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The word acting can be either a verb or an adjective.

As a verb, acting is a synonym for performing. This might be performing on stage or in film, but it might also be performing a life-role. For instance, you might say that, “Mimi is coughing and has a gravelly voice, but she’s just acting. She’s not really sick. She wants to leave work early without getting in trouble with her boss.  She does that frequently and I have to pick up the slack. Bitch.”

Whoa, you’re getting a little testy, aren’t you? You didn’t have to call her a bitch. Mind your language, please. This is a family Web site.

Acting can also mean behaving. For example, someone might say, “Fredrick is acting like such a jerk, snitching on me for pretending to be sick.” That may be so, Mimi, but you really should consider adopting a better work ethic.

As an an adjective, acting means temporarily assuming a particular business role. For example, if the CEO of a company leaves suddenly, the Board of Directors might appoint an Acting CEO while it looks for a “permanent” replacement. (They might be called that, but nobody’s permanent. Some less so than others.)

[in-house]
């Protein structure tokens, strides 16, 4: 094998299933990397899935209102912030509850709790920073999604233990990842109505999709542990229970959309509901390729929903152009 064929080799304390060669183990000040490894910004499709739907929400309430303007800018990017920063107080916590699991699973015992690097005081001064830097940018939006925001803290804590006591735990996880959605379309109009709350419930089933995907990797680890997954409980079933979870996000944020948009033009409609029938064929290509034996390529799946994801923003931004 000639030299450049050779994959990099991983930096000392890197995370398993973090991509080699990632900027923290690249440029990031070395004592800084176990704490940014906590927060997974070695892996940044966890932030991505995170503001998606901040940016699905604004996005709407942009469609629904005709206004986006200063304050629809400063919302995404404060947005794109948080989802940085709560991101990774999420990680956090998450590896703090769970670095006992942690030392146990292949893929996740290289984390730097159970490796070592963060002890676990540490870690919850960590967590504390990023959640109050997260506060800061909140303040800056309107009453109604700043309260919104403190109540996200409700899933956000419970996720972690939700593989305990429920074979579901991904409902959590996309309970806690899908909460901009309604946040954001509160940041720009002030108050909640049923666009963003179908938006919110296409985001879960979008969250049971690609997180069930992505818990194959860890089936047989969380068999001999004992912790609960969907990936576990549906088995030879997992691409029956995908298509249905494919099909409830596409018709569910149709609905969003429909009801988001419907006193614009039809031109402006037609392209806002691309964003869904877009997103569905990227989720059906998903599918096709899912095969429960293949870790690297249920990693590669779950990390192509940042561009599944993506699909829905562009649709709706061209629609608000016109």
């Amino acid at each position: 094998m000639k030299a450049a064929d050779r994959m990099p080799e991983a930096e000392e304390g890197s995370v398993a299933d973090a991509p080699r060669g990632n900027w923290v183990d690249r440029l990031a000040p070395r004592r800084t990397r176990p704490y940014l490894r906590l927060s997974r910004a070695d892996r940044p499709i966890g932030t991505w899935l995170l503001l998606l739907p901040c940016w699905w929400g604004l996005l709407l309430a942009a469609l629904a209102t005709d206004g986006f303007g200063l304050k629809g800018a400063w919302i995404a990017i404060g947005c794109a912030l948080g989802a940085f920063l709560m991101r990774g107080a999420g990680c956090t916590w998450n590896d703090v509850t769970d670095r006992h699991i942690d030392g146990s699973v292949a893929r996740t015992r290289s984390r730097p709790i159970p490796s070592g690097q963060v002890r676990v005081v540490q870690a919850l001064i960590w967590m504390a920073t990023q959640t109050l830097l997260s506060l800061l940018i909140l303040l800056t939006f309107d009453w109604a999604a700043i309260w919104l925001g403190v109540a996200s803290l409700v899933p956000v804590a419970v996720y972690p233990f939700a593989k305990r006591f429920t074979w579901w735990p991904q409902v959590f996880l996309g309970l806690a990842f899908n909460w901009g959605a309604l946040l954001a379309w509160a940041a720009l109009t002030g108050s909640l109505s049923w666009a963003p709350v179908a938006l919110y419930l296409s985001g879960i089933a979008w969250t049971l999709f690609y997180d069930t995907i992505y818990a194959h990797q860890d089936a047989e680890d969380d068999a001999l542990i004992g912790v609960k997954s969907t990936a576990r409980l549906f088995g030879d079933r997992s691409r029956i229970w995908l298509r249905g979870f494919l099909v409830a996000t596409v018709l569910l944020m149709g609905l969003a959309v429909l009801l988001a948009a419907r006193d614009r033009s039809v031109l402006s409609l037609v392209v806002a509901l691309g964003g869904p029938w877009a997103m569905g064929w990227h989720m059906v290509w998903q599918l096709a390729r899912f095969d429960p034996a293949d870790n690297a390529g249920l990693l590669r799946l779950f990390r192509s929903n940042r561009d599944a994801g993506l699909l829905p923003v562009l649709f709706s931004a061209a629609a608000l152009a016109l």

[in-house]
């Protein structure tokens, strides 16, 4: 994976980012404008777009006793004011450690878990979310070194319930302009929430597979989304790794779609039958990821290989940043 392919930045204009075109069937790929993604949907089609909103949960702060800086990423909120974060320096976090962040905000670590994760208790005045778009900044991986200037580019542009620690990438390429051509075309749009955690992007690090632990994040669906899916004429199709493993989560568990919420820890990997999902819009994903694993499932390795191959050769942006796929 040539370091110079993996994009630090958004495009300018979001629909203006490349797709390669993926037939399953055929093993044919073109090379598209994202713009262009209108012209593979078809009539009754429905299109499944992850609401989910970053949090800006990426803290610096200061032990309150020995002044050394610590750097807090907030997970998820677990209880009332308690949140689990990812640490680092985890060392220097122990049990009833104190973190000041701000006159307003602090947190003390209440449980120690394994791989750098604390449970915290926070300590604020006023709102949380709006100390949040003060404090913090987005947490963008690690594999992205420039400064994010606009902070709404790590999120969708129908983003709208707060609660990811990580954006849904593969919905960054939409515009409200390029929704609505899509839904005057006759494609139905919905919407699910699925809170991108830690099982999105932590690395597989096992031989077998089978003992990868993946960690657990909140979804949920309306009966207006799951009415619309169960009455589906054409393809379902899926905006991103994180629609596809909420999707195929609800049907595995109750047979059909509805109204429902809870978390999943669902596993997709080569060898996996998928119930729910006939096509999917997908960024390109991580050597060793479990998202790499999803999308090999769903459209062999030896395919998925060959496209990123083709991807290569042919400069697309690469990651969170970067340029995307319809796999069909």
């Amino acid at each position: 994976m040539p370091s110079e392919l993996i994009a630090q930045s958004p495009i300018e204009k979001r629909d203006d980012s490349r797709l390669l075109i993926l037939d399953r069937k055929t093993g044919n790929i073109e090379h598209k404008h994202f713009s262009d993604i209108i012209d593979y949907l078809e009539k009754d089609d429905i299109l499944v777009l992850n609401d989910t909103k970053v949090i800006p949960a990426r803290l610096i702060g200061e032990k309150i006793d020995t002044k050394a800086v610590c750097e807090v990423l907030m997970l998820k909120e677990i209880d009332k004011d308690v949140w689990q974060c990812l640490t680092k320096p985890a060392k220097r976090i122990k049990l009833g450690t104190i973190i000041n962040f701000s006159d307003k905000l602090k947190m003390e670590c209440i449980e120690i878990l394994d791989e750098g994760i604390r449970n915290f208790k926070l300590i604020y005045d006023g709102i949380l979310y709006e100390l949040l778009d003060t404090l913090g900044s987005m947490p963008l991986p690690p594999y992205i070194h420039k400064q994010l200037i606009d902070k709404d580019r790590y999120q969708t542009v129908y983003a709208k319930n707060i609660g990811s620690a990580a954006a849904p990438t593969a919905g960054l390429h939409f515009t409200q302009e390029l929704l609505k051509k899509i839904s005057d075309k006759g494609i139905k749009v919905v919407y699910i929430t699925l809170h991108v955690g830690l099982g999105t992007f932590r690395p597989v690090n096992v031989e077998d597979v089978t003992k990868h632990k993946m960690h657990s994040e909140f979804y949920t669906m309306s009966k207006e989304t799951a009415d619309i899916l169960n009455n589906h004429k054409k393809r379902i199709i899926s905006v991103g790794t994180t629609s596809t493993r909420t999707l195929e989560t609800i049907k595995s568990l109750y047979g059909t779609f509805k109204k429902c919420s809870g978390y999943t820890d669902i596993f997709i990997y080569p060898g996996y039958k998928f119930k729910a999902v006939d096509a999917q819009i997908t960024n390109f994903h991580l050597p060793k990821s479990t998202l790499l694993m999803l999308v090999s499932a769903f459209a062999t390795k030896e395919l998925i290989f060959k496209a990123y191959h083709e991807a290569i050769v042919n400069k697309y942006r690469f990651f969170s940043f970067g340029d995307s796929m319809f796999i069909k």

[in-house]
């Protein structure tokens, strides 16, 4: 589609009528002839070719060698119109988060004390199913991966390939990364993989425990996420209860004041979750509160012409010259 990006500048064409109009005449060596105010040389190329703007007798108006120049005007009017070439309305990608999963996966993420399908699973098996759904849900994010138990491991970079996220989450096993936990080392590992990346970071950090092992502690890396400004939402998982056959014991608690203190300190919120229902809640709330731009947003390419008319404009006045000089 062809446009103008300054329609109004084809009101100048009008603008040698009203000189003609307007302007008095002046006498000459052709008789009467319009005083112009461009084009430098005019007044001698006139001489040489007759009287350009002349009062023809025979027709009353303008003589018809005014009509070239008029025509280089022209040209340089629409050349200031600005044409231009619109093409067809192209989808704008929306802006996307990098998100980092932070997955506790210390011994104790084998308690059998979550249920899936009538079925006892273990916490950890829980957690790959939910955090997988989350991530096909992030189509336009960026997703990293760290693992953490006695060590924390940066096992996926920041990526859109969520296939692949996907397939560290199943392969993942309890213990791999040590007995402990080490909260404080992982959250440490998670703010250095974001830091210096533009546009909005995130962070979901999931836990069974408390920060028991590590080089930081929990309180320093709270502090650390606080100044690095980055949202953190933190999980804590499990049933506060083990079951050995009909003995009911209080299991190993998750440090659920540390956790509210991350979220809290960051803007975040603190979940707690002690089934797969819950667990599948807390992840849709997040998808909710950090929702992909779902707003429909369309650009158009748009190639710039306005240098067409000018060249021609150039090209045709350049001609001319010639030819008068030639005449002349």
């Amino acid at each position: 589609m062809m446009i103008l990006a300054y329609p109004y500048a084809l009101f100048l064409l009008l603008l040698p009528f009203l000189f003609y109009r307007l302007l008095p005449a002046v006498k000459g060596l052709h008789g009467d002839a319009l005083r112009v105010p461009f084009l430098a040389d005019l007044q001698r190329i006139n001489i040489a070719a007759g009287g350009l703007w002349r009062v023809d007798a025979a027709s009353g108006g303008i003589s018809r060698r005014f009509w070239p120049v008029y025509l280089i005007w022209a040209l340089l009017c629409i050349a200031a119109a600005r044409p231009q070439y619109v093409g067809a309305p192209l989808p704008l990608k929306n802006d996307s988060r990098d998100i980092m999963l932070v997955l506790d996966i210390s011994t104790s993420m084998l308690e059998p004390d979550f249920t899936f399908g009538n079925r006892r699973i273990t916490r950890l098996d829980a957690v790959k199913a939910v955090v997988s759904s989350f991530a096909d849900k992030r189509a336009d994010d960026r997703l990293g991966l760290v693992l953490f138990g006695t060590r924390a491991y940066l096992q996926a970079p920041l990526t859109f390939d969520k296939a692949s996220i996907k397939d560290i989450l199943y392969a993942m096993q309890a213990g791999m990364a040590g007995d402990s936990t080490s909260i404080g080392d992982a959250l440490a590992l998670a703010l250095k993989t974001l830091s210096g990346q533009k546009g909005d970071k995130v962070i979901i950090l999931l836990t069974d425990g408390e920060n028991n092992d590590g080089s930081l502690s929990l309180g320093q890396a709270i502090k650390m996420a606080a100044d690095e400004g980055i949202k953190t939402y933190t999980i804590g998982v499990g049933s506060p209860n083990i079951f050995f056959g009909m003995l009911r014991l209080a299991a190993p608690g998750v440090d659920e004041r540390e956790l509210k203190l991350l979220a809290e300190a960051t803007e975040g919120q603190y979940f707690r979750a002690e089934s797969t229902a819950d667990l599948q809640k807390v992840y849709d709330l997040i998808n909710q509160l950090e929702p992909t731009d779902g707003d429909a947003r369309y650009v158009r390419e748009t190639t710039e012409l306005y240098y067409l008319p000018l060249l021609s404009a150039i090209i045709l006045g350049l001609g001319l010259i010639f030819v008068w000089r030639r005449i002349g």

As another example, if the Head of the Actors’ Guild unexpectedly quits to pursue the acting career she’s always acted as if she wanted, the guild might act to appoint some one to act as the Acting Head of the Acting Guild. In an autocratic country, where the government tightly controls all public performances for propaganda purposes, it might require an Act of Parliament to allow for an Acting Head of the Actors’ Guild.

OK, now I’m just acting silly. It’s time to end this entry.

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